The fashion industry has a global value of $1,700 trillion and employs over 75 million people. This doesn’t include the the vast majority of farmers, dyers, weavers, printers (The Fair-trade Foundation estimate 300 million people work in the cotton production sector alone).
The number of employees in this sector has trebled since the end of the twentieth century, yet less than 4% of the value of any ‘high street’ product is likely to go to people that make the products (including making the fabric), 75% of whom are female who take a lower wage than men. Men also generally take the supervisor roles or jobs considered to be more highly skilled. This data is also unlikely to include the children and female homeworkers in the industry as they are often not declared on business data.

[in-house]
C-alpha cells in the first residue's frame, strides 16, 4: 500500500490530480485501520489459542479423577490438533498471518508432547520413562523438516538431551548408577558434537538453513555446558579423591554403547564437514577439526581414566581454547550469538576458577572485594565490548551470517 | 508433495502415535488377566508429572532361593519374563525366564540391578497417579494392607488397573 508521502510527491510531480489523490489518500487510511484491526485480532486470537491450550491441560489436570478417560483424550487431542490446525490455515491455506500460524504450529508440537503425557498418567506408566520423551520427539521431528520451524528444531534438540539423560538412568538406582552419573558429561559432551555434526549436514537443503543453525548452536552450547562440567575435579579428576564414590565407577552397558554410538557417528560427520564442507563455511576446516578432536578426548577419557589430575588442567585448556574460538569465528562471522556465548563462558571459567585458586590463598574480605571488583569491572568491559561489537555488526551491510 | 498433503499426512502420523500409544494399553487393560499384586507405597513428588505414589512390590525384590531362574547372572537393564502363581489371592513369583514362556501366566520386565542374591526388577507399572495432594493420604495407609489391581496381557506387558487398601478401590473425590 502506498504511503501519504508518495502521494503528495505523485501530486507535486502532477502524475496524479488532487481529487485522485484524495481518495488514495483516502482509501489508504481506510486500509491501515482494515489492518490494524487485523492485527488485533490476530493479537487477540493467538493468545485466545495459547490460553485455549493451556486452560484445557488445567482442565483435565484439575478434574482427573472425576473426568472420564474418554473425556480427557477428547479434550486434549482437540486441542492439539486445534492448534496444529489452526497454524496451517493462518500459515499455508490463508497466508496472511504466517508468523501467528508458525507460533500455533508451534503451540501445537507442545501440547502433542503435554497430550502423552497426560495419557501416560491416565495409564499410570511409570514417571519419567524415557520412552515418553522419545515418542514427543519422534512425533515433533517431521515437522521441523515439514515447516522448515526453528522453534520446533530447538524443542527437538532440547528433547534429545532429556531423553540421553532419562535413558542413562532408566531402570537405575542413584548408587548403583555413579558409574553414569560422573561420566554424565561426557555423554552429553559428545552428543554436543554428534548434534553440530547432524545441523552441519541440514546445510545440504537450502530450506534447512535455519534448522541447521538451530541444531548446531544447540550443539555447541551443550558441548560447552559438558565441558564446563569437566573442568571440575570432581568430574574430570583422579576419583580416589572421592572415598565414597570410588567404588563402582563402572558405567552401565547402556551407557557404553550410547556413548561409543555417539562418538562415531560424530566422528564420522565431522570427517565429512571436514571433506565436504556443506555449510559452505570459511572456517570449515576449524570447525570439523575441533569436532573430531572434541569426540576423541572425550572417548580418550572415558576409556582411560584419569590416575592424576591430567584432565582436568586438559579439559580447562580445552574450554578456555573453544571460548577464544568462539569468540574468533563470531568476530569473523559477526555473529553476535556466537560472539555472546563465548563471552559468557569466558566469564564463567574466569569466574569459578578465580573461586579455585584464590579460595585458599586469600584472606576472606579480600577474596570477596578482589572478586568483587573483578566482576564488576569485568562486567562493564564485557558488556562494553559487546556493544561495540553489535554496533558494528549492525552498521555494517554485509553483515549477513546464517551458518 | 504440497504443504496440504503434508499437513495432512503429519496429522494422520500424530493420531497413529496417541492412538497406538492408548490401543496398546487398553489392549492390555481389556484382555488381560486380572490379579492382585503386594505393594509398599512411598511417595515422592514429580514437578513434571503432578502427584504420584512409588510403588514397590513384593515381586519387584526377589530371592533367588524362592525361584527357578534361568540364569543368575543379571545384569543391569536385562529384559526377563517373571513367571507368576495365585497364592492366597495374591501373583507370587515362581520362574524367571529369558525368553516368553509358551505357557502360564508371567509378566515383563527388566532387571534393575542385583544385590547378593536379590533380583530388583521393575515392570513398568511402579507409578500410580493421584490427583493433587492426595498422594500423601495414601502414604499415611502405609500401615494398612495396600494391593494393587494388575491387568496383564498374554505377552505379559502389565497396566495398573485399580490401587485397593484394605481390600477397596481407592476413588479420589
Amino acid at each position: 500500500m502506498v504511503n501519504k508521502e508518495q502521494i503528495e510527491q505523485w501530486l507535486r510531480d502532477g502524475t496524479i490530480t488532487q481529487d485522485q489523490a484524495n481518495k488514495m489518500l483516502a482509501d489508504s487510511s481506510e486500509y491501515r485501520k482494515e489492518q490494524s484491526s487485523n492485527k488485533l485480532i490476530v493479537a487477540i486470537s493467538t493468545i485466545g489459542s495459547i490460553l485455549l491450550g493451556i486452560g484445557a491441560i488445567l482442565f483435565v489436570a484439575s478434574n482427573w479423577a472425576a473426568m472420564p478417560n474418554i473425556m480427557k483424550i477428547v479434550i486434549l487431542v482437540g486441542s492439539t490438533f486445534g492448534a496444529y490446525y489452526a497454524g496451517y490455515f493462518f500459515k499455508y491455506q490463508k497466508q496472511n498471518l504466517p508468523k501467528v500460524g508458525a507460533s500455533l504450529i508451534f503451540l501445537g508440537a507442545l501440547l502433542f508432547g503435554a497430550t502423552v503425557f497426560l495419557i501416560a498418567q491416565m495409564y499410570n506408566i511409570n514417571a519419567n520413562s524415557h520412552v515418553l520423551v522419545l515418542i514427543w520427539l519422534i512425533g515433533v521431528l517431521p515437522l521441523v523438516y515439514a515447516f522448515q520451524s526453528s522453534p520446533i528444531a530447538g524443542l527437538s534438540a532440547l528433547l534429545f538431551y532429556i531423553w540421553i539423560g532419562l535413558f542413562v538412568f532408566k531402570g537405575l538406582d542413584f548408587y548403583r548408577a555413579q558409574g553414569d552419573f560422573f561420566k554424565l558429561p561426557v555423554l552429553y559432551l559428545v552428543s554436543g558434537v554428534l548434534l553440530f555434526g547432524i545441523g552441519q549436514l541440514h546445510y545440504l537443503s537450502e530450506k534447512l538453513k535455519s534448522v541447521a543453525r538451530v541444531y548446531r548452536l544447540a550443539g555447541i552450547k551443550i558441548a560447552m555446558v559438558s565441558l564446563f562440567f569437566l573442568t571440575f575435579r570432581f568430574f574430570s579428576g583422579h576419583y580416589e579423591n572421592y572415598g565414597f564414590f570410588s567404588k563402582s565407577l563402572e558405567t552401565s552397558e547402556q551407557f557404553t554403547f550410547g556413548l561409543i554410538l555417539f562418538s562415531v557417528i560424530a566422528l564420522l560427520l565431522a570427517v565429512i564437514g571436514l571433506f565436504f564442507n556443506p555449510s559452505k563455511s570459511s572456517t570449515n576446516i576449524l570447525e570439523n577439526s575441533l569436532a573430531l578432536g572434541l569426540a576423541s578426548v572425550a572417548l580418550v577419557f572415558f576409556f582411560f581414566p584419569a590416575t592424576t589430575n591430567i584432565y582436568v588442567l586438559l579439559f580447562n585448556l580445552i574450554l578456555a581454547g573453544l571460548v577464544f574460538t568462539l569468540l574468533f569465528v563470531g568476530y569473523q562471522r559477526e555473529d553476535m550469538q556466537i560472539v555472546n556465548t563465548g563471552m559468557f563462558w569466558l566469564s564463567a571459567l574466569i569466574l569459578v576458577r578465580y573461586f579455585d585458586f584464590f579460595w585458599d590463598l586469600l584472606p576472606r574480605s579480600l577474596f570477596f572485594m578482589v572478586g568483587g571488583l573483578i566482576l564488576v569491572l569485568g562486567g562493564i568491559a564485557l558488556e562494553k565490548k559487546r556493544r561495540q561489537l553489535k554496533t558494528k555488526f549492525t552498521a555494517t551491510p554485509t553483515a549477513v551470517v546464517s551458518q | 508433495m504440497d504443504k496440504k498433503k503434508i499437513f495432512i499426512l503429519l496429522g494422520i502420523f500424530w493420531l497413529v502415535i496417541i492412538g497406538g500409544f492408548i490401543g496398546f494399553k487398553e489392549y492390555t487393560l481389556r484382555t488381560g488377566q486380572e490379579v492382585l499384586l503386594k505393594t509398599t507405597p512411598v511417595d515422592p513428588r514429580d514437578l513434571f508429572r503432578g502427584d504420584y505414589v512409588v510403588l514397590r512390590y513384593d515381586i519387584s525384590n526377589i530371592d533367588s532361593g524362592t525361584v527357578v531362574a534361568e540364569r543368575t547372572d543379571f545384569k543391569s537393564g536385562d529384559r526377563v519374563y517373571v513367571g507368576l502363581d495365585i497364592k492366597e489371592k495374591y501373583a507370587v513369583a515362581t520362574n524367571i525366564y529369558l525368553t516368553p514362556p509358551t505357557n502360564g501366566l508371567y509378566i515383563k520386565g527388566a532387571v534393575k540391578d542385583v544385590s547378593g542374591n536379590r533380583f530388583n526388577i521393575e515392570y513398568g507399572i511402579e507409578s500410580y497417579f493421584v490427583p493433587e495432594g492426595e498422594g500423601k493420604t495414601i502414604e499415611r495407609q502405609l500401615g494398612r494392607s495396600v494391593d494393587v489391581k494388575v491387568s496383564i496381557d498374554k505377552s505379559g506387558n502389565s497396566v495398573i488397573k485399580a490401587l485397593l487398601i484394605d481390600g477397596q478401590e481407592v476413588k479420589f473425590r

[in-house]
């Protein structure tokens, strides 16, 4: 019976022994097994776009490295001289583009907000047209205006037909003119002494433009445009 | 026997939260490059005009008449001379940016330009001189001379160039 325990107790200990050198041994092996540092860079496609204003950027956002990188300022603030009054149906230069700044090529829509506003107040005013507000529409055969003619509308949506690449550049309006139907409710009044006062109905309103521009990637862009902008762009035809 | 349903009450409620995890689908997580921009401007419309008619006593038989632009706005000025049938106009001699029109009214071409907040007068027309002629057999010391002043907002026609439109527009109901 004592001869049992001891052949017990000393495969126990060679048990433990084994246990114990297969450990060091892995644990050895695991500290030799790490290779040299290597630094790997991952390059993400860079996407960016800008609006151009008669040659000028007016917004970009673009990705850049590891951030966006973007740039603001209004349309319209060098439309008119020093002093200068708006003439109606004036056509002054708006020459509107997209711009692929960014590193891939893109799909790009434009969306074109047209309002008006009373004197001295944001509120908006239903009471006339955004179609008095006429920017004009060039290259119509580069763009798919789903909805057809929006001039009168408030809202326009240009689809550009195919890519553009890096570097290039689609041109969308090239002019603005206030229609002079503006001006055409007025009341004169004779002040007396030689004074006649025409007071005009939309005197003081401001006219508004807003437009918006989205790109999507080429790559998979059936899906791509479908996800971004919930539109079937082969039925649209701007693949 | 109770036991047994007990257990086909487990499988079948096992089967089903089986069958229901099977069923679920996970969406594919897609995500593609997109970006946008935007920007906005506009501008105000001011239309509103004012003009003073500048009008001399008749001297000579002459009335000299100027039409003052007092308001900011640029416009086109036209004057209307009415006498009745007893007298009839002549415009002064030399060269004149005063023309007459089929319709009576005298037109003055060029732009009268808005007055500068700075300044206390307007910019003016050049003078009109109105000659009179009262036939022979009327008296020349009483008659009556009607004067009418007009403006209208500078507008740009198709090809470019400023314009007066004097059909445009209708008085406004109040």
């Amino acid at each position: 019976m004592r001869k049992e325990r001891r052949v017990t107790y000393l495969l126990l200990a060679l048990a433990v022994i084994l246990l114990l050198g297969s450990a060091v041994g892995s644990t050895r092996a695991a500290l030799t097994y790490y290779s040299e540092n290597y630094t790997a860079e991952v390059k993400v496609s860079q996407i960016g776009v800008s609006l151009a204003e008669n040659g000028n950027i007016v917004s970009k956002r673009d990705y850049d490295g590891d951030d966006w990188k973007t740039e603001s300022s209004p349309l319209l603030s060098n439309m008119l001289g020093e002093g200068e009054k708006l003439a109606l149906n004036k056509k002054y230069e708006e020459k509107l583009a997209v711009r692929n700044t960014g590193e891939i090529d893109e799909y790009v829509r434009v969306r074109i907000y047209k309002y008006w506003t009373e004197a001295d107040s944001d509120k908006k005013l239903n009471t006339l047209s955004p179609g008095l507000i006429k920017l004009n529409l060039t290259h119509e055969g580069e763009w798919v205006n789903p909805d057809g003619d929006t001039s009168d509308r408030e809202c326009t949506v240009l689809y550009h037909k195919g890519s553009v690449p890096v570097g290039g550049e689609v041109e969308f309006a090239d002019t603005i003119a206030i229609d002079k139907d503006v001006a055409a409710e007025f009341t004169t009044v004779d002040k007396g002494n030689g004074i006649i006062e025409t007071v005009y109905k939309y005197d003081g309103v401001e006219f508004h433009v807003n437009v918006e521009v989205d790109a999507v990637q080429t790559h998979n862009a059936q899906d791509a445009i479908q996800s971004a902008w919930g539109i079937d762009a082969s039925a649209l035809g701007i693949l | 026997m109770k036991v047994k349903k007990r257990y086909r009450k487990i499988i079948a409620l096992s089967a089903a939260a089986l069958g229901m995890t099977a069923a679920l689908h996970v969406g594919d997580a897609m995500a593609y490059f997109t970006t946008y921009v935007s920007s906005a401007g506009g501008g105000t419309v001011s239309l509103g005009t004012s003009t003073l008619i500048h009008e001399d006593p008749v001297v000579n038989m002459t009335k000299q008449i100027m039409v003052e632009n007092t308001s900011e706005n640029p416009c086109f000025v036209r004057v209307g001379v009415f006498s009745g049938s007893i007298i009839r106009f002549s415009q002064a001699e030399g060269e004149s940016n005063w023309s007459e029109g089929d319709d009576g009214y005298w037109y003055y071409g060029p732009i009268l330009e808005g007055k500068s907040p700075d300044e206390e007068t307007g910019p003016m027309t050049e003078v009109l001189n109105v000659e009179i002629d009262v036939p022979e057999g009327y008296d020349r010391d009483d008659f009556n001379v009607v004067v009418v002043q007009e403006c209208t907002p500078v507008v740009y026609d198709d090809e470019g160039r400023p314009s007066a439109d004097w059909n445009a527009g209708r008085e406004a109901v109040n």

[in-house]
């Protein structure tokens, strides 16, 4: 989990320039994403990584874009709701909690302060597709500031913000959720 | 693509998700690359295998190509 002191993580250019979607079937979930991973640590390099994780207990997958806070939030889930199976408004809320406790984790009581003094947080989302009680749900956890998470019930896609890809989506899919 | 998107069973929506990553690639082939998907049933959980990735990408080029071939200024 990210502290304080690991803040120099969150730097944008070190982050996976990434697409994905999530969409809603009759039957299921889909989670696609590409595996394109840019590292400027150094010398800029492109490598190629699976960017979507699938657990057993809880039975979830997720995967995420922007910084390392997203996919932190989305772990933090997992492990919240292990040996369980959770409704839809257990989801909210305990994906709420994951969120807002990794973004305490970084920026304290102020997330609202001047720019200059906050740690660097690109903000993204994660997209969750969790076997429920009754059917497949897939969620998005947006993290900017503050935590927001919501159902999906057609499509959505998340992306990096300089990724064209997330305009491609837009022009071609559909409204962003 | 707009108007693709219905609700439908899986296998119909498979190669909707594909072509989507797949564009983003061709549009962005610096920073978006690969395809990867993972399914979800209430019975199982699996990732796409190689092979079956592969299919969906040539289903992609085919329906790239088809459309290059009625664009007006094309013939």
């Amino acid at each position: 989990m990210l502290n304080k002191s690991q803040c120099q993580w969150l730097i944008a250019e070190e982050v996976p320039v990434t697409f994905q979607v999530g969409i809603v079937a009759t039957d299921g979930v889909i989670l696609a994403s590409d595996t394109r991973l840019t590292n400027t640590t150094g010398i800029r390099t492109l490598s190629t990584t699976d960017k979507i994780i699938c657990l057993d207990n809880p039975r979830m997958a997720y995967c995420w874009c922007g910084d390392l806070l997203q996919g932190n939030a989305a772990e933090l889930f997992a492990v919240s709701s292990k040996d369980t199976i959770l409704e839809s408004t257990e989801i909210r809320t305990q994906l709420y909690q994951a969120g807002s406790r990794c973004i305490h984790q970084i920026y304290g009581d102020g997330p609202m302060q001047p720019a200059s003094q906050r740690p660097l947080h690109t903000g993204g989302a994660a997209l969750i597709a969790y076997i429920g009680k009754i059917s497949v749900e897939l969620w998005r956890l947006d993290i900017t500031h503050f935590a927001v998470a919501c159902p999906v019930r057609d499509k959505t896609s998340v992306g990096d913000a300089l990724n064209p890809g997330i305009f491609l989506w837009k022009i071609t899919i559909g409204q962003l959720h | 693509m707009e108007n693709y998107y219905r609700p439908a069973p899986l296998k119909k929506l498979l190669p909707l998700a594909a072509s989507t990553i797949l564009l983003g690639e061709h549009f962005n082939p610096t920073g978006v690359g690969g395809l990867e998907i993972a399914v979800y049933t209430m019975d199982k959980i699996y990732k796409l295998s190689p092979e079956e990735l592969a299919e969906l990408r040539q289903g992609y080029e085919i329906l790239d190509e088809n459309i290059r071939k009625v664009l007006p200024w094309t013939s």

So, if you buy a dress costing £100 it is likely that only £4 will be given to the people who make the fabric and sew the clothes, including their expenses. In reality many of the people who are involved in this part of the process are not even counted on data sheets and just from these figures exceed 90% of the workforce. The other £96 goes to the other 10% of the workforce in the West.